But we must learn to be equally good at what is short and sharp and what is long and tough. It is generally said that the British are often better at the last. They do not expect to move from crisis to crisis; they do not always expect that each day will bring up some noble chance of war; but when they very slowly make up their minds that the thing has to be done and the job put through and finished, then, even if it takes months - if it takes years - they do it.
Turning once again, and this time more generally, to the question of invasion, I would observe that there has never been a period in all these long centuries of which we boast when an absolute guarantee against invasion, still less against serious raids, could have been given to our people. In the days of Napoleon the same wind which would have carried his transports across the Channel might have driven away the blockading fleet. There was always the chance, and it is that chance which has excited and befooled the imaginations of many Continental tyrants. Many are the tales that are told. We are assured that novel methods will be adopted, and when we see the originality of malice, the ingenuity of aggression, which our enemy displays, we may certainly prepare ourselves for every kind of novel stratagem and every kind of brutal and treacherous maneuver. I think that no idea is so outlandish that it should not be considered and viewed with a searching, but at the same time, I hope, with a steady eye. We must never forget the solid assurances of sea power and those which belong to air power if it can be locally exercised.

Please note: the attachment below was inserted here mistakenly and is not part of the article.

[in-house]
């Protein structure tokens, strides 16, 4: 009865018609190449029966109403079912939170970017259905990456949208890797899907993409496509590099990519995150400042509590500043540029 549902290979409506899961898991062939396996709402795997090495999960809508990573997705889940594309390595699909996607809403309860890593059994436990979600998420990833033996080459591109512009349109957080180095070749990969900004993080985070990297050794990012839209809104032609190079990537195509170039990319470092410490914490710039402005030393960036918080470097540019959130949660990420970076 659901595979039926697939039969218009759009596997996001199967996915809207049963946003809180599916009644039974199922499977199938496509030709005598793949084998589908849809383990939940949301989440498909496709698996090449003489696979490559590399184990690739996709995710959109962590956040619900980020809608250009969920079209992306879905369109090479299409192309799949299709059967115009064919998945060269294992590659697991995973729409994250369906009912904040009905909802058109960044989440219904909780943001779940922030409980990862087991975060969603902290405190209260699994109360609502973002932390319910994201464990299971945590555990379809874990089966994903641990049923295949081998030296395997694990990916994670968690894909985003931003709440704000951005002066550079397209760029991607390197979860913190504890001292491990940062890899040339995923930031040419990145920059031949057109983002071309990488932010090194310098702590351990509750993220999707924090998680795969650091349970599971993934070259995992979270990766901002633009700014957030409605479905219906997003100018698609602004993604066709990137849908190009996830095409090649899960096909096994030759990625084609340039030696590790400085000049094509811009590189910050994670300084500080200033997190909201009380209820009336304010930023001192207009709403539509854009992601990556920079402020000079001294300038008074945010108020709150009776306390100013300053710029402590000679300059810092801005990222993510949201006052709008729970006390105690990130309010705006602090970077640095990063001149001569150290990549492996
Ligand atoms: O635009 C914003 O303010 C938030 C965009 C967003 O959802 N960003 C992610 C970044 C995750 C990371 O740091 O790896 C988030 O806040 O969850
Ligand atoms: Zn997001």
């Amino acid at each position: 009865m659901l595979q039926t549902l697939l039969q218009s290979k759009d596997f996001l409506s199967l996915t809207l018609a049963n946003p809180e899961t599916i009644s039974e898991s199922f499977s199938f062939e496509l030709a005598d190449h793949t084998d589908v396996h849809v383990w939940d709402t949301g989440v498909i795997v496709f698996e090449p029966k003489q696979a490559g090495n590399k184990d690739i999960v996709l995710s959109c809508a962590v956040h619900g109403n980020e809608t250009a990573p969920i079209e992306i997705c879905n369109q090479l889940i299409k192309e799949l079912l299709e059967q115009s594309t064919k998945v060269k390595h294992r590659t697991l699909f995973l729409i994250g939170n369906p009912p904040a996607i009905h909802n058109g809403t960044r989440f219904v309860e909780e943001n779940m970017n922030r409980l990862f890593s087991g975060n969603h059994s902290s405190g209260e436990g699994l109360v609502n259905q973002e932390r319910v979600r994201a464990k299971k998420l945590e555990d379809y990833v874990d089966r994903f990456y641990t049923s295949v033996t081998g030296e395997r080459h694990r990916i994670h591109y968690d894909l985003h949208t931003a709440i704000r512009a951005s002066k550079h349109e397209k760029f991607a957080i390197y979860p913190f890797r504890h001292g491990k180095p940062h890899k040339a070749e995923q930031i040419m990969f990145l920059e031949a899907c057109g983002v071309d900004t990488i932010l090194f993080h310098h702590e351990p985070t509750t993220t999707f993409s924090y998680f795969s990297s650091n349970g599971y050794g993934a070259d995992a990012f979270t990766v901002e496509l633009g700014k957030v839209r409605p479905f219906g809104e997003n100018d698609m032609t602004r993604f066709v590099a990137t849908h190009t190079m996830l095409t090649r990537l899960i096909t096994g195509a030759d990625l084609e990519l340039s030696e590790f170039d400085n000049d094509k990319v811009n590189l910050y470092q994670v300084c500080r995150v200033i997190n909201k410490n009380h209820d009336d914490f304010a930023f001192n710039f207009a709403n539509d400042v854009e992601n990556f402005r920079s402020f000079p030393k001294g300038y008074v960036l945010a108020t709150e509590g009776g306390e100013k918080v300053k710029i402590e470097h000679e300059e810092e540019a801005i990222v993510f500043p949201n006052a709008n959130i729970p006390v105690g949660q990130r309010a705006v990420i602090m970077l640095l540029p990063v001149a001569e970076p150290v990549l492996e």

Rather, he gave it in the House of Commons, beginning at 3.40 pm and sitting down at 4.14. By contrast with some later occasions – notably his ‘finest hour’ speech of 18 June – he did not repeat it over the airwaves that evening. The thought simply does not seem to have occurred to him or to anyone else. Instead, a BBC announcer read sections of it during the nightly news. You have, of course, heard him delivering it, but he did not make that recording until 1949, when he was persuaded to do so for the benefit of posterity.
In the early 1930s, Churchill no longer had a government position. He seemed out of touch by opposing such positions as giving greater independence to India. He continued to write books and newspaper articles from his house in Kent, but many thought his political career was over. He only came back to notice through his opposition to Hitler’s new Nazi dictatorship in Germany and calls for British rearmament.
The shock of rejection by the nation fell heavily on Churchill. Indeed, though he accepted the role of leader of the parliamentary opposition, he was never wholly at home in it. The economic and social questions that dominated domestic politics were not at the centre of his interests. Nor, with his imperial vision, could he approve of what he called Labour’s policy of “scuttle,” as evidenced in the granting of independence to India and Burma (though he did not vote against the necessary legislation). But in foreign policy a broad identity of view persisted between the front benches, and this was the area to which Churchill primarily devoted himself. On March 5, 1946, at Fulton, Missouri, he enunciated, in the presence of President Truman, the two central themes of his postwar view of the world: the need for Britain and the United States to unite as guardians of the peace against the menace of Soviet Communism, which had brought down an “iron curtain” across the face of Europe; and with equal fervour he emerged as an advocate of European union. At Zürich, on September 19, 1946, he urged the formation of “a council of Europe” and himself attended the first assembly of the council at Strasbourg in 1949. Meanwhile, he busied himself with his great history, The Second World War, six volumes (1948–53).